Lloyd Gumbo Senior Reporter
Commuters who board lifts from undesignated points in towns and cities now risk arrest and paying fines of up to $200 in a move tailored to stop the pirate taxi menace and protect travellers and shoppers.
The proposal is contained in Statutory Instrument 41 of 2016 of the Road Traffic (Traffic Signs and Signals) Regulations that was gazetted in April.
- Mayor admits failure to rid city of pirate taxis
- Blitz to flush out pirate taxis
- Mushika-shika taxis wreak havoc
- Menace of Harare’s traffic jungle
- Police impound over 100 pirate taxis
- ‘Mishikashika’ operators heed council’s call
- 130 unregistered cars, pirate taxis impounded
- ‘Mshika-shika’ refuses to die
The Statutory Instrument includes a sign that prohibits the boarding of lifts at undesignated places.
The sign has a crossed thumb and marked R207 where it’s stated that the sign indicates to “a pedestrian that he or she shall not attempt to secure a lift from a passing vehicle and the driver of a vehicle that he or she shall not pick up passengers.
“This prohibition on hitch-hiking is effective for a distance of 500 metres beyond such sign.”
It is the responsibility of local authorities to erect the signs in the cities and towns with some of them already up in line with the Sadc Protocol on Transport, Communication and Meteorology of 1999.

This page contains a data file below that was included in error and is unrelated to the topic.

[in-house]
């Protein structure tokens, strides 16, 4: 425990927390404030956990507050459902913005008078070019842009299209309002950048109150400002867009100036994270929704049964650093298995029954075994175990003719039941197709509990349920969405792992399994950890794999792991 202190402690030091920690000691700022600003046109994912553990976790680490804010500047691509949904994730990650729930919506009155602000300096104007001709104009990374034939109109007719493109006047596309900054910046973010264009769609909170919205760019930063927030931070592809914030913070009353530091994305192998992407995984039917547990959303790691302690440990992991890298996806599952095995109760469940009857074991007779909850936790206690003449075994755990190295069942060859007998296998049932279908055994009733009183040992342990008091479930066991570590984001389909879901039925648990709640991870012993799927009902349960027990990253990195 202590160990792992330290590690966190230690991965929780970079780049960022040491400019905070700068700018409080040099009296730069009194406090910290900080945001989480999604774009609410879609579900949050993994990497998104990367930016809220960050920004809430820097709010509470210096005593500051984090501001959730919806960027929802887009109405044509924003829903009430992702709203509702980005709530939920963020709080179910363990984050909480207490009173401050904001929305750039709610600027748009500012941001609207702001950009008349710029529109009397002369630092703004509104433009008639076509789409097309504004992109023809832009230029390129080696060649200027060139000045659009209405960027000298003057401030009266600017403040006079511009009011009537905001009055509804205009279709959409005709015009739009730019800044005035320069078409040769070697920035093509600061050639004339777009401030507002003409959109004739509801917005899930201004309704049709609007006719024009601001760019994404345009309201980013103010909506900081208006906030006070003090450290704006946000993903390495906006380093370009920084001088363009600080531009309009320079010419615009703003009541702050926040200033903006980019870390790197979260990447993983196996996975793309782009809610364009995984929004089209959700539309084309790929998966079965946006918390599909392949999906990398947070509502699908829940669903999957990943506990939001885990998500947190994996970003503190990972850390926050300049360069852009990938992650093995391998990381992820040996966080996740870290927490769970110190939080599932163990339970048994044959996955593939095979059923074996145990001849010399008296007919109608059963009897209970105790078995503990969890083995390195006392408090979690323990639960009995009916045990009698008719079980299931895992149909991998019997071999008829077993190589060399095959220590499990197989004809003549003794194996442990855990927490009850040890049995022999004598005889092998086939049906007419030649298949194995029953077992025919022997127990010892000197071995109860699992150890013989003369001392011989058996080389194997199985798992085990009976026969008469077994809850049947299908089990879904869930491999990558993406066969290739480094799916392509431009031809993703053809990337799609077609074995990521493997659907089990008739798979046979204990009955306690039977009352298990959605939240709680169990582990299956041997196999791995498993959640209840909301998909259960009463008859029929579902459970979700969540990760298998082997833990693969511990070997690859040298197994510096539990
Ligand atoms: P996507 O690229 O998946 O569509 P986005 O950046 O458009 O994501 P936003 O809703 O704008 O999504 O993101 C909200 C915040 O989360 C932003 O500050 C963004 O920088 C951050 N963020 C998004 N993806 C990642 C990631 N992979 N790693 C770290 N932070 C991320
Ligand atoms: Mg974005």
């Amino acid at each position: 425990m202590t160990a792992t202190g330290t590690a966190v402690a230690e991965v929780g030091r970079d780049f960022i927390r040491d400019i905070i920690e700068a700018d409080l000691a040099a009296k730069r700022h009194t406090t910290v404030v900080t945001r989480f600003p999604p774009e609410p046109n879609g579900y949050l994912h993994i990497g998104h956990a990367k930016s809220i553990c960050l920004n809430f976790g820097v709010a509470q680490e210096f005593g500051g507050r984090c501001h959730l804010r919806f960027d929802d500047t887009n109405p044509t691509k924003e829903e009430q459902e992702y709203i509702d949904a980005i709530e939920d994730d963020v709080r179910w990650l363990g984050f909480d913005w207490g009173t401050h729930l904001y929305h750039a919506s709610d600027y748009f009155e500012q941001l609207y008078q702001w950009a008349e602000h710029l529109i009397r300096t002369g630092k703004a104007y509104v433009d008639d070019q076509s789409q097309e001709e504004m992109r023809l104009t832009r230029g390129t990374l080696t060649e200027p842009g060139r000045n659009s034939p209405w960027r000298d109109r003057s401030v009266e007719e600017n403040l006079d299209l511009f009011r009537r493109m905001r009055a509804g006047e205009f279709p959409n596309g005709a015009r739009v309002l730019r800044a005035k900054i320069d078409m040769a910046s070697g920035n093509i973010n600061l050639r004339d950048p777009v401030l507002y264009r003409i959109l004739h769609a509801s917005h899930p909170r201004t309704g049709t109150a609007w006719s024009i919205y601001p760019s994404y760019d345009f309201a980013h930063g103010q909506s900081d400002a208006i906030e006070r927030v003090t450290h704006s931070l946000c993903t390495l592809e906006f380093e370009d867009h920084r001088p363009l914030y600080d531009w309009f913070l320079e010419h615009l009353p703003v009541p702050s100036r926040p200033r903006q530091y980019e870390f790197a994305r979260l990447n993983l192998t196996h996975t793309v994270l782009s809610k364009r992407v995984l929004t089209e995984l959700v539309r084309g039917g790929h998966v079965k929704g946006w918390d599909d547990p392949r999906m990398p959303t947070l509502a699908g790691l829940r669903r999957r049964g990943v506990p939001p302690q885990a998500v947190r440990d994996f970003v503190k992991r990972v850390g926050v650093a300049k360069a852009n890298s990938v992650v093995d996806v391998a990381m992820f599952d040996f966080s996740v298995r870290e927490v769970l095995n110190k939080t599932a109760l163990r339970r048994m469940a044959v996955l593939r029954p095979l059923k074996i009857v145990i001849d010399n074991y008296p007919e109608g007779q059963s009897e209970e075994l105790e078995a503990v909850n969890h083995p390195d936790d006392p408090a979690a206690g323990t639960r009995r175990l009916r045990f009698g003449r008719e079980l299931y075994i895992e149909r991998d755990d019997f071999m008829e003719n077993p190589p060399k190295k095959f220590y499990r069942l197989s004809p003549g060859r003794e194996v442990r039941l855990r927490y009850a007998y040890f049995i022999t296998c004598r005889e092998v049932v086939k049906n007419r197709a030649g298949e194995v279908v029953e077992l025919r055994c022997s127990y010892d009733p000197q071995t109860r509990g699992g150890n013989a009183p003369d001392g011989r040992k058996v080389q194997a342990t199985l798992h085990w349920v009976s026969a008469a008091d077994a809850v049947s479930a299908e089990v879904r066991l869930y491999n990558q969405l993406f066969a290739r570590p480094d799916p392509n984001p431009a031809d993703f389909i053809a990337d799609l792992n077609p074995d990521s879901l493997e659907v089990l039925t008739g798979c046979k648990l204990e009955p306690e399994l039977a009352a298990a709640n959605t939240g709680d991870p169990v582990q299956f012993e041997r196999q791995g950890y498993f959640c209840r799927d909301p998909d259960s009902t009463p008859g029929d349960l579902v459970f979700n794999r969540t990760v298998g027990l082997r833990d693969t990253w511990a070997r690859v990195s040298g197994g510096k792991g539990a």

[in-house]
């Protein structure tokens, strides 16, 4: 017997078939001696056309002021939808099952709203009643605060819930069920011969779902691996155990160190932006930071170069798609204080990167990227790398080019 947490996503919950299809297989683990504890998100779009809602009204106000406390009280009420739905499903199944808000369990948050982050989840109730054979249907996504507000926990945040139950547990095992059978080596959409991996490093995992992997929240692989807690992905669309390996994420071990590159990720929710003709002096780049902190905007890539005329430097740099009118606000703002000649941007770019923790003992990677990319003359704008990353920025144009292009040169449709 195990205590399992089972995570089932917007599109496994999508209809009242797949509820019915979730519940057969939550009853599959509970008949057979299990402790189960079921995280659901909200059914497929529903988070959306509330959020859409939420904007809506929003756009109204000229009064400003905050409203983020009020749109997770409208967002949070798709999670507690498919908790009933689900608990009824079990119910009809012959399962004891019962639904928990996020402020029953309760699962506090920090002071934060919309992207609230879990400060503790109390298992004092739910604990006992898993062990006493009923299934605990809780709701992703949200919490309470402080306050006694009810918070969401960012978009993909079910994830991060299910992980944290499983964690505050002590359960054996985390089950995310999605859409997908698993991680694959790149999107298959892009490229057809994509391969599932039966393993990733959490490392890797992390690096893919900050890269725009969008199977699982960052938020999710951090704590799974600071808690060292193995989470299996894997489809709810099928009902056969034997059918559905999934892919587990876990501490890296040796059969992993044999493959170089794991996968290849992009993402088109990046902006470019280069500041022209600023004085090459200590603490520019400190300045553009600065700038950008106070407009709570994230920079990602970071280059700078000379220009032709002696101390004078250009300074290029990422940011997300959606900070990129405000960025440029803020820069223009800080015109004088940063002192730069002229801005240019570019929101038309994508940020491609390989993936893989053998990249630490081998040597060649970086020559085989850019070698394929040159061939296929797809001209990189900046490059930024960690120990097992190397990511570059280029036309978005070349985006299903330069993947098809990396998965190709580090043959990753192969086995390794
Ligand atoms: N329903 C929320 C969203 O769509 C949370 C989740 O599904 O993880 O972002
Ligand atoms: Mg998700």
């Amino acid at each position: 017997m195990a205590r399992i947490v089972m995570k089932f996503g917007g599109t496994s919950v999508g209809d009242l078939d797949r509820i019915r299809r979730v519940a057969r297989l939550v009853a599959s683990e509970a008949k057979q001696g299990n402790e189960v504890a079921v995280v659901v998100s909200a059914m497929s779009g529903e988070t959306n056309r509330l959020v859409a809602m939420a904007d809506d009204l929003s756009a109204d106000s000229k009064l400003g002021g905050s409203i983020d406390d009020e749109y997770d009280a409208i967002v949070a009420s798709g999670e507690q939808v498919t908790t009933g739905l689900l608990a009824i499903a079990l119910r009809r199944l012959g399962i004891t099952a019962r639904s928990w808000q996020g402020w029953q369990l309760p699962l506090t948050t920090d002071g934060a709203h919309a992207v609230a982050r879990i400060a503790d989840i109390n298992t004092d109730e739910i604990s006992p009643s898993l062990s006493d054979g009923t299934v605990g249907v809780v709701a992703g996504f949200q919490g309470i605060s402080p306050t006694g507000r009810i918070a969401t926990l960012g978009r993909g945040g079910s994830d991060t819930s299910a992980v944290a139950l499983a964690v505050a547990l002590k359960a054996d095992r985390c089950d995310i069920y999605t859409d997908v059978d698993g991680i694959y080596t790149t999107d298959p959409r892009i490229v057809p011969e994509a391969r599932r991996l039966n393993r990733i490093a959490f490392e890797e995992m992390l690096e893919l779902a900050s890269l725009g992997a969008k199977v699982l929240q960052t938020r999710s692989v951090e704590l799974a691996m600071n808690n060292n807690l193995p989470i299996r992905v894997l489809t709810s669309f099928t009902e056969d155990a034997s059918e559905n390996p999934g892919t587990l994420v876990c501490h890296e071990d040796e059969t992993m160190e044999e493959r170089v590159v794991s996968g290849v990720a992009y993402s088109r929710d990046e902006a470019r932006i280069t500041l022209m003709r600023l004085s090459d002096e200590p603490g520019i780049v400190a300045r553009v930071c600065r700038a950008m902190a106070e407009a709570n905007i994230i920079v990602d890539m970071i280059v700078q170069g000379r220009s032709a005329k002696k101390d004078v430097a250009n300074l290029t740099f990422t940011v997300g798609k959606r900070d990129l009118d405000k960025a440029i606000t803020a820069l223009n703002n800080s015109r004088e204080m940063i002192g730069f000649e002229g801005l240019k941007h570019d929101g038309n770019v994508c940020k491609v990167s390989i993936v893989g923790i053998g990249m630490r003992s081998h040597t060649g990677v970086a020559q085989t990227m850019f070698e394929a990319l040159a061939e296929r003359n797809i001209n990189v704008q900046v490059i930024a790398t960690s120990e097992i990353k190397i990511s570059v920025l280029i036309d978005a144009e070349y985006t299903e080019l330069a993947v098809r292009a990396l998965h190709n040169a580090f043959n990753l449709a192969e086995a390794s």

Traffic Safety Council of Zimbabwe spokesperson Mr Ernest Muchena said once the signs were up, commuters would be arrested for hitch-hiking at undesignated places.
“If it’s erected, it means that around that area, nobody should hitch-hike,” said Mr Muchena.
“The fines are up to level five which gives room to the police to charge where one can pay admission of guilty which is $20. If one decides not to pay admission of guilty and contests the charge, they then go to court. In that case the court will use its own discretion from level one up to level five, which is $200.”
Mr Muchena urged commuters to stop hitch-hiking at such places for their own safety and other pedestrians.
He said getting transport at designated points allowed commuters an opportunity to inspect the state of the public transport they are boarding such as tyres and windscreens.
Mr Muchena said it was also a punishable offence to vandalise traffic signs, as such anyone found on the wrong side of the law would be prosecuted.
Harare City Council spokesperson Mr Michael Chideme said: “This is a positive development because it will empower law enforcement agents to apprehend offenders and also empower the legal system to prosecute offenders.”
Several commuters and pedestrians have lately been injured or killed by reckless commuters evading law enforcers as they pick up hitch-hikers from undesignated points.